Prior research finds that stocks earn significantly higher returns in January compared to other months, with the effect most often attributed to tax-motivated selloffs in December leading to price reversion in January. We examine how patterns in turn-of-the-year performance impact prominent return anomalies. We find that short-term reversals strengthen while momentum changes sign at the turn of the year, and such patterns are more pronounced following years of recession and poor market performance, consistent with tax-loss selling playing a key role. Although additional factors are likely to contribute to the overall effect, no significant change in anomaly performance occurs midyear, casting doubt on window-dressing as a primary driving force.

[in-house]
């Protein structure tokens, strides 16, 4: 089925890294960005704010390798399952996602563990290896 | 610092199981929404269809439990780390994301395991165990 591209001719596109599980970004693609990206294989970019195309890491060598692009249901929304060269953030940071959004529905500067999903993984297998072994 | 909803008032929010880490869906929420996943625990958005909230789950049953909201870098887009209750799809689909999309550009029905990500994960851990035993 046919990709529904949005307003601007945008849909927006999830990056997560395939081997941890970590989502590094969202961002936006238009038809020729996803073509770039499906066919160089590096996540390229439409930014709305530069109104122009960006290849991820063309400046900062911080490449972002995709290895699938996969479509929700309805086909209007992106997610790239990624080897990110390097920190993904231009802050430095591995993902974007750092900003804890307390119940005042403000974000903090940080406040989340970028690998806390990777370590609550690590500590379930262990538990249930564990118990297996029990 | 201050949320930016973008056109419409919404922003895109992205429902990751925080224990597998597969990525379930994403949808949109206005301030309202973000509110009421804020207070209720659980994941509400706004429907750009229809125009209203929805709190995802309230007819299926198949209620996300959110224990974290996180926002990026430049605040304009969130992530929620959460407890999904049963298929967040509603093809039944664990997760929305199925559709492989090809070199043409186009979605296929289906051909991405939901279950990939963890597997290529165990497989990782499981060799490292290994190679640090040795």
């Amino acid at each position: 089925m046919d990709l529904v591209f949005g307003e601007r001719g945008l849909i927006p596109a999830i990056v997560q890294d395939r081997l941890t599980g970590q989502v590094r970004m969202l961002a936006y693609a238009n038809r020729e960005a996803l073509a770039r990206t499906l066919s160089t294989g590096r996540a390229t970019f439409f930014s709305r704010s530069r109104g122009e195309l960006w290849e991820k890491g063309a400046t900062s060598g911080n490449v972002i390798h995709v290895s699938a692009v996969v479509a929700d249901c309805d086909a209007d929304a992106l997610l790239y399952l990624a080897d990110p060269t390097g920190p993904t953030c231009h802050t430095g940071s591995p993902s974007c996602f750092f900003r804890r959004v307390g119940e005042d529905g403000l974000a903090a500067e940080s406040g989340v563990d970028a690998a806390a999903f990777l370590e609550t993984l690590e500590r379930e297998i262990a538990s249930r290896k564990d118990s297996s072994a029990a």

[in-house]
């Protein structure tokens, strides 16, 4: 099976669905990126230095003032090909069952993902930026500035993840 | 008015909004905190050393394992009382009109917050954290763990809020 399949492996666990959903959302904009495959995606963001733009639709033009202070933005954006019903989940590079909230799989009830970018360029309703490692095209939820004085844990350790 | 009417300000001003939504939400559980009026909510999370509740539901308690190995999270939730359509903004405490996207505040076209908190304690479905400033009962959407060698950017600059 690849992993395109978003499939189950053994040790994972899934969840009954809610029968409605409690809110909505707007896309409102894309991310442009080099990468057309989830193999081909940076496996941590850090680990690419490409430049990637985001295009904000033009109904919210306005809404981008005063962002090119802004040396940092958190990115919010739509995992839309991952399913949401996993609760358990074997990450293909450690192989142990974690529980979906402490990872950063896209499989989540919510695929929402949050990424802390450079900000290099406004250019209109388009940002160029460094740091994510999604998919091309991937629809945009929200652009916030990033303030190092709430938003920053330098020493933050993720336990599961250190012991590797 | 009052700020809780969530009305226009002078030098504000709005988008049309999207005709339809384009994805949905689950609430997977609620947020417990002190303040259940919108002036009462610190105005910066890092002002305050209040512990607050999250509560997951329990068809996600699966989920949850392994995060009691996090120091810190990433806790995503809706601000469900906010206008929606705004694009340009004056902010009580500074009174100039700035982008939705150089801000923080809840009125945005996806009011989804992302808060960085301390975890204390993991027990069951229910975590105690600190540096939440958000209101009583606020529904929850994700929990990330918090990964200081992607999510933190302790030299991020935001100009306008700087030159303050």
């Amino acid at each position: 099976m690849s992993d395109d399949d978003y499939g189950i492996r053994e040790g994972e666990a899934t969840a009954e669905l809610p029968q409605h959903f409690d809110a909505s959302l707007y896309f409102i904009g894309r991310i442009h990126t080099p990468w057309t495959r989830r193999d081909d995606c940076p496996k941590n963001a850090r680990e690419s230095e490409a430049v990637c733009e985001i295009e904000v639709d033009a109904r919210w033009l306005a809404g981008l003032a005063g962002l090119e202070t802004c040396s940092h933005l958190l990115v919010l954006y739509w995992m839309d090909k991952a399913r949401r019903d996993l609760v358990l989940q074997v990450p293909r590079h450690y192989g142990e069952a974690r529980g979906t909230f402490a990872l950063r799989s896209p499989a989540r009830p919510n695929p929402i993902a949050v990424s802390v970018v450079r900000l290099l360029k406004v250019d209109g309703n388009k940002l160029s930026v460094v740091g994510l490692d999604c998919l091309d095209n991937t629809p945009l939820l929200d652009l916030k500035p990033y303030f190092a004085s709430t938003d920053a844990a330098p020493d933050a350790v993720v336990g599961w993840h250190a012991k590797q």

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Author Biography

Steven Kozlowski, Fairfield University
Dr. Steven Kozlowski is an Assistant Professor of Finance in the Dolan School of Business at Fairfield University. He teaches Introduction to Finance and Principles of Investment at the undergraduate level as well as Research Methods in Finance at the graduate level. His work has been published in journals such as the Journal of Banking & Finance, Financial Review, Journal of Financial Stability, Accounting and Finance, and Managerial Finance, among others. Steven received his B.S. in Business Administration from Le Moyne College with majors in Finance, Management Information Systems, and Applied Management Analysis, and he received his Ph.D. in Finance from the University of Connecticut. Prior to pursuing his Ph.D., he worked as a District Examiner for the National Credit Union Administration.
How to Cite
Kozlowski, S., & Lytle, A. (2023). THE JANUARY ANOMALY AND ANOMALIES IN JANUARY. Applied Finance Letters, 12(1), 2 - 10. Retrieved from
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